Sean Sheridan

When I bought my first camera, I had the store clerk put three bodies on the counter: a Pentax, a Canon and a Nikon. I liked how the Nikon felt in my hand–weighty, beautiful, and rugged. That was it. I didn’t know a lick more than how it felt. I have never looked back or wanted (too badly at least) to switch platforms, and those adjectives have over time become synonymous with some of the words people use to describe my work.

I use my gear–or rather use it up–in the pursuit to go deep into the craft of making images that embody the life I see in the most rugged places in the world. The gear basically gets trashed. But I suppose that is what it is for, isn’t it? Not to sit on a shelf and look awesome, but to produce awesomely. I can’t take too much credit in this process, however. People send me to far off places to meet some of the most amazing folks on the planet, and ultimately it’s access to those places and people that allow me to literally feel that camera in my hand and that magic in the scene. Thank you kindly, anonymous store clerk.

For the last dozen or so years I’ve been traipsing the globe helping give voice to those who don’t have a voice loud enough to be heard on their own. This makes me a “crisis” photographer and a guy who believes deeply in the power of a single image.

To get that, I am constantly trying out different bags and lenses and cameras, but for the last few years my gear has been going into a canvas and leather Belstaff bag, and I reach for my Nikon D4 camera with a Nikon 35mm f/1.4 lens the vast majority of the time.

I still really like to shoot my Nikon F5 film camera (using Kodak Tri-X 400 or Portra 400 films) but man, that camera doesn’t get called on much by my clients these days (much to my chagrin).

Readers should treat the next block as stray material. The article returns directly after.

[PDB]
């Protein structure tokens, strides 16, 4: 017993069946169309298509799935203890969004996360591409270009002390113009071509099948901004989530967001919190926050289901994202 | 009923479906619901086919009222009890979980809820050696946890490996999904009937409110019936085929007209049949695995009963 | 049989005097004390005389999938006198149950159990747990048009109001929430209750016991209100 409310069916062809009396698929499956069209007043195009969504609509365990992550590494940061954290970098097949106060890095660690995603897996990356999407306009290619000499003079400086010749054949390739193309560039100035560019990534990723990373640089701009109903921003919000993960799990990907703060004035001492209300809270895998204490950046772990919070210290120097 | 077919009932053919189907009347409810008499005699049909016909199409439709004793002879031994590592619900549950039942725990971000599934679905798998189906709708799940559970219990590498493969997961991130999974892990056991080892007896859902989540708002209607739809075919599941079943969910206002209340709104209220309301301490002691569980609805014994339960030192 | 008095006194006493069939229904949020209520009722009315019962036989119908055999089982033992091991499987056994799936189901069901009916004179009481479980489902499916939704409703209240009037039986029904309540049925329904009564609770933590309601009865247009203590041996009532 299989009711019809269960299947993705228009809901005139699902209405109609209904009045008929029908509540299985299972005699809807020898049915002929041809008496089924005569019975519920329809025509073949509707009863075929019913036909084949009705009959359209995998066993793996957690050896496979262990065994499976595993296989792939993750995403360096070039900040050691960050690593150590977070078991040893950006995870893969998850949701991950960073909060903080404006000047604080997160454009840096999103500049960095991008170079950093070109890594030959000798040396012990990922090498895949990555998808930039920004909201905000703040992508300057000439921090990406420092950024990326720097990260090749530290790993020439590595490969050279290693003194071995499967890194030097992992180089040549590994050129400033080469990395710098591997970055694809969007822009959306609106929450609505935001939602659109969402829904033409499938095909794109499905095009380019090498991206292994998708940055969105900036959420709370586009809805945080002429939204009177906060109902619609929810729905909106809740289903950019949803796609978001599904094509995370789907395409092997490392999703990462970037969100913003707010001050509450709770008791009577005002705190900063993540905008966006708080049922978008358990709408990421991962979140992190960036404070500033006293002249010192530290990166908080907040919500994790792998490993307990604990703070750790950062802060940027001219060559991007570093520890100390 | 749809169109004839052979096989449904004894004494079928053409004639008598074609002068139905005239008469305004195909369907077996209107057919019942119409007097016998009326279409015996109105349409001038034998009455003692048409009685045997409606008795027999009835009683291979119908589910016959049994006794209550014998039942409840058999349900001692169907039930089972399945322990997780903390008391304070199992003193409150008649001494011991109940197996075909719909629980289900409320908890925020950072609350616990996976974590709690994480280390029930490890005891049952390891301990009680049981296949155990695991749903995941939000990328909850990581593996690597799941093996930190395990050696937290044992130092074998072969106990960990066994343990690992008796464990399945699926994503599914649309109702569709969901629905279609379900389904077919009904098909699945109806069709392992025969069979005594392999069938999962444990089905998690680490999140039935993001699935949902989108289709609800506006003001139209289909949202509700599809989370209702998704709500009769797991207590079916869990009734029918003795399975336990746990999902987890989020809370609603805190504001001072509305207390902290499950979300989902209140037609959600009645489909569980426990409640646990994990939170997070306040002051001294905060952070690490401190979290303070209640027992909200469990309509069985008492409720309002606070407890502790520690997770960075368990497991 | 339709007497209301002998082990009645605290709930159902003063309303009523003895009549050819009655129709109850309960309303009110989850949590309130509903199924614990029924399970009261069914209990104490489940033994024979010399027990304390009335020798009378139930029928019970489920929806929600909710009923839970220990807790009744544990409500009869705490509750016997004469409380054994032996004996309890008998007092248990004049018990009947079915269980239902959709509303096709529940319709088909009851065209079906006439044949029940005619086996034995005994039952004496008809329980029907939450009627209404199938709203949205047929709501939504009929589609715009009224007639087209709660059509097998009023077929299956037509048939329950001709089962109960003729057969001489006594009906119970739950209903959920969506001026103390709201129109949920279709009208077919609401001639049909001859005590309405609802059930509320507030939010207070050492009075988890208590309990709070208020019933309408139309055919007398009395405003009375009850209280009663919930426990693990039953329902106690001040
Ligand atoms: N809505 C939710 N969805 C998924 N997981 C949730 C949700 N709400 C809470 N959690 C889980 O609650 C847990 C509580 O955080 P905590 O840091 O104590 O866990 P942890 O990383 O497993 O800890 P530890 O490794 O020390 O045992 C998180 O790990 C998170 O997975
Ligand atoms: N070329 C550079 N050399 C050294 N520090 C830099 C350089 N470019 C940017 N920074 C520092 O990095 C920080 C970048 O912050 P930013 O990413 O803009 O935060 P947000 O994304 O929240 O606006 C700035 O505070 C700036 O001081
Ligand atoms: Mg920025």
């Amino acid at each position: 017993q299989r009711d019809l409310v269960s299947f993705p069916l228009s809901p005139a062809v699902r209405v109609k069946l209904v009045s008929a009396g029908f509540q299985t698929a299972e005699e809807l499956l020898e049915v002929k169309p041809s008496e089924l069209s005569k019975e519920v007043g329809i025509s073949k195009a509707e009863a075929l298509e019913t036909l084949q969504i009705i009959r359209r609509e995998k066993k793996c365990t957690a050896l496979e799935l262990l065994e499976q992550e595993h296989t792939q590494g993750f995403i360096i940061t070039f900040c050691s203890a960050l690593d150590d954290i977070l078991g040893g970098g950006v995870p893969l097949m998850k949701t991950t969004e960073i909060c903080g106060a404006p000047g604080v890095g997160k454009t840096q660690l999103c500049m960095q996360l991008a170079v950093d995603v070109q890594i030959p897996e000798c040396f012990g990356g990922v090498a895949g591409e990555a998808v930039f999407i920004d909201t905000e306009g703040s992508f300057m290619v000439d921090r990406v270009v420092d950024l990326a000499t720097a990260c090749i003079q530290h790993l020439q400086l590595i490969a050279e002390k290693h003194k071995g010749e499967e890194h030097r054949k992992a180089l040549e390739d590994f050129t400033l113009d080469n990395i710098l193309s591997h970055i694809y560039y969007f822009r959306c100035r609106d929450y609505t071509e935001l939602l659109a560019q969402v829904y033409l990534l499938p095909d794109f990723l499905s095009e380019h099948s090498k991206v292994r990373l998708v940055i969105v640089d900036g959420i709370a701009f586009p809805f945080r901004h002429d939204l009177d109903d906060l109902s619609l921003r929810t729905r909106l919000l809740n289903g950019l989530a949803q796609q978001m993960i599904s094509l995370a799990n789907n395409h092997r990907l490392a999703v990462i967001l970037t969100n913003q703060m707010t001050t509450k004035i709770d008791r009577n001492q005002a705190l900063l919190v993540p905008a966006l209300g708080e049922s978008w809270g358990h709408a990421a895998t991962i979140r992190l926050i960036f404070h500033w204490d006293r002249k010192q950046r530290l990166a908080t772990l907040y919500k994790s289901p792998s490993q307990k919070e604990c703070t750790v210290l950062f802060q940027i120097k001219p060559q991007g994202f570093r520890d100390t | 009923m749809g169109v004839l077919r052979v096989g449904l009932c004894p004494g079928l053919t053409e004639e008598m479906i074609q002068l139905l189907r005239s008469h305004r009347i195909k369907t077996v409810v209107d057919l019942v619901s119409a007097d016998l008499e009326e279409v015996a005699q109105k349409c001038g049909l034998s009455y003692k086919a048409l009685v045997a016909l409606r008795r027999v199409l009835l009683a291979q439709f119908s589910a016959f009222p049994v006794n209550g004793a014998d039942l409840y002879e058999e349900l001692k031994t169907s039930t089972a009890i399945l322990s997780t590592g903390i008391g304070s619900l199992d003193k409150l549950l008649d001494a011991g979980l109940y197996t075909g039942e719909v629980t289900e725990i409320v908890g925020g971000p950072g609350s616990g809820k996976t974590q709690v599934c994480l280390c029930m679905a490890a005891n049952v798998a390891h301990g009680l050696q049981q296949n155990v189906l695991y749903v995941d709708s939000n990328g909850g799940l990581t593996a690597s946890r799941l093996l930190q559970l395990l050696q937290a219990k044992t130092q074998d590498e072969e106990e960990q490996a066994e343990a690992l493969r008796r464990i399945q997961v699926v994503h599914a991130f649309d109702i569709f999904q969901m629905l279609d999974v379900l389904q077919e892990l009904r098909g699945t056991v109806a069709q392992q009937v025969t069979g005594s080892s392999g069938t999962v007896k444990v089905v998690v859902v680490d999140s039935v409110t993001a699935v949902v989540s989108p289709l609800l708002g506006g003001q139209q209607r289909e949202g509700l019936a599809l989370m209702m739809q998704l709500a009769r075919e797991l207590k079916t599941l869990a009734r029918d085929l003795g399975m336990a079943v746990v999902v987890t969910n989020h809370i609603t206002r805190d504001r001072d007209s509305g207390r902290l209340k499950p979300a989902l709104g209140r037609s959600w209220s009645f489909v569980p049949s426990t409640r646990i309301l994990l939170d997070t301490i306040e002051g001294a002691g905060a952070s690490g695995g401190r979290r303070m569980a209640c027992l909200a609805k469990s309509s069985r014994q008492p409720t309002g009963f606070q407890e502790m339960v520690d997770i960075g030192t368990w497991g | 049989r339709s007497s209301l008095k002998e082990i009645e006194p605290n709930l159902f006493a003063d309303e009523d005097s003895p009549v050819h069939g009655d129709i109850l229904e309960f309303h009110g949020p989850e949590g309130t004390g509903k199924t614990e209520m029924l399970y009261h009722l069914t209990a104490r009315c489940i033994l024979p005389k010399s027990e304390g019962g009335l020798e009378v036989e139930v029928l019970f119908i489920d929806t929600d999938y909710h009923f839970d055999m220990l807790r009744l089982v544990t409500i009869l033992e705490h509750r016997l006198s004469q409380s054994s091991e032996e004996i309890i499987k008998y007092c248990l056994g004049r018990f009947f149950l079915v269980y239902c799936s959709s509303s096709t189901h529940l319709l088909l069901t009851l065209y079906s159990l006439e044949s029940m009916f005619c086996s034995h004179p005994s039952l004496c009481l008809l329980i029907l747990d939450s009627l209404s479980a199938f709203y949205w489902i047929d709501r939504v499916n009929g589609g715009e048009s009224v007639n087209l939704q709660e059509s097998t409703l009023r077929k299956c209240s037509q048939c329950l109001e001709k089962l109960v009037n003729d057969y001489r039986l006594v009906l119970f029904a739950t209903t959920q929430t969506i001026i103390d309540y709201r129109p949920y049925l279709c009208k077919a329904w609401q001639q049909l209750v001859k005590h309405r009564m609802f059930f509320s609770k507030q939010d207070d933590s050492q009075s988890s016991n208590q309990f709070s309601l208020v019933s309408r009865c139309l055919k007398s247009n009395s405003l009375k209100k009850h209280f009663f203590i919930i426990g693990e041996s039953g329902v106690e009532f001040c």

I also am a firm believer in a good quality headband and some ND filters as where I normally shoot is hot and bright. Oh, and some decent RayBans.

My other lenses that I call on are the Nikon 50mm f/1.4, Nikon 85mm f/1.4 and Nikon 70-200mm f/2.8 although they don’t get as much use as I like—and need—to travel light. I also own a Nikon 24-70mm f/2.8 lens but am a big fan of prime lenses, so these zooms don’t get lots of use.

Whatever the mix of gear, clothing, or bags, one thing stays the same for me: I look for moments of unguarded human emotion and then snap the shutter. And that, my friends, is something that can change the world.

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  1. William Williams on June 1, 2016 at 11:15 am

    Excellent! Love your work. What kind of bag is this in the photo?

  2. Edwin Areo on May 10, 2014 at 8:51 pm

    You’ve shot in the Philippines! Thanks for placing the Philippines as one of those photos in the slider above. Even though it is a tragic scene, you placed us in your map. Thanks!

  3. Gauthier on April 30, 2014 at 5:31 am

    Hey Mark,

    I have the Sigma 35mm 1.4 but I’m not used to it because I shot travel photography with my 85mm before. You say the 35mm 1.4 is your main lens. Is it because you shot a lot with it ? Or something else ?

    • Mark on April 30, 2014 at 1:42 pm

      Hey Gauthier – not sure if you’re asking me (Mark) or Sean?! Personally, 35mm is the most versatile focal length so it’s a no brainer.

      • Gauthier on April 30, 2014 at 7:18 pm

        My bad, I was asking Sean :)

  4. Bokeh Monk on April 26, 2014 at 11:44 pm

    I’d love to hear you do a hands-on review of the new 58mm Nikkor . . . I have that same philosophy ‘equipment is MEANT to be used’ not admired. Thanks.

    • Mark on April 27, 2014 at 5:07 pm
    • Sean Sheridan on April 28, 2014 at 2:29 pm

      Mark–I’ve not yet used it. I know people like the lens, and I have been meaning to get Nikon to send me one to try out. The 50mm is not a focal length I use very much (I use the 85mm quite a bit) so I just haven’t been clamoring to try it out. Tell you what, when I do get my hands on one and use it in the field, I will post something about how it worked for me–


  5. Sean Sheridan on April 25, 2014 at 11:19 pm

    Nicely done Mark!

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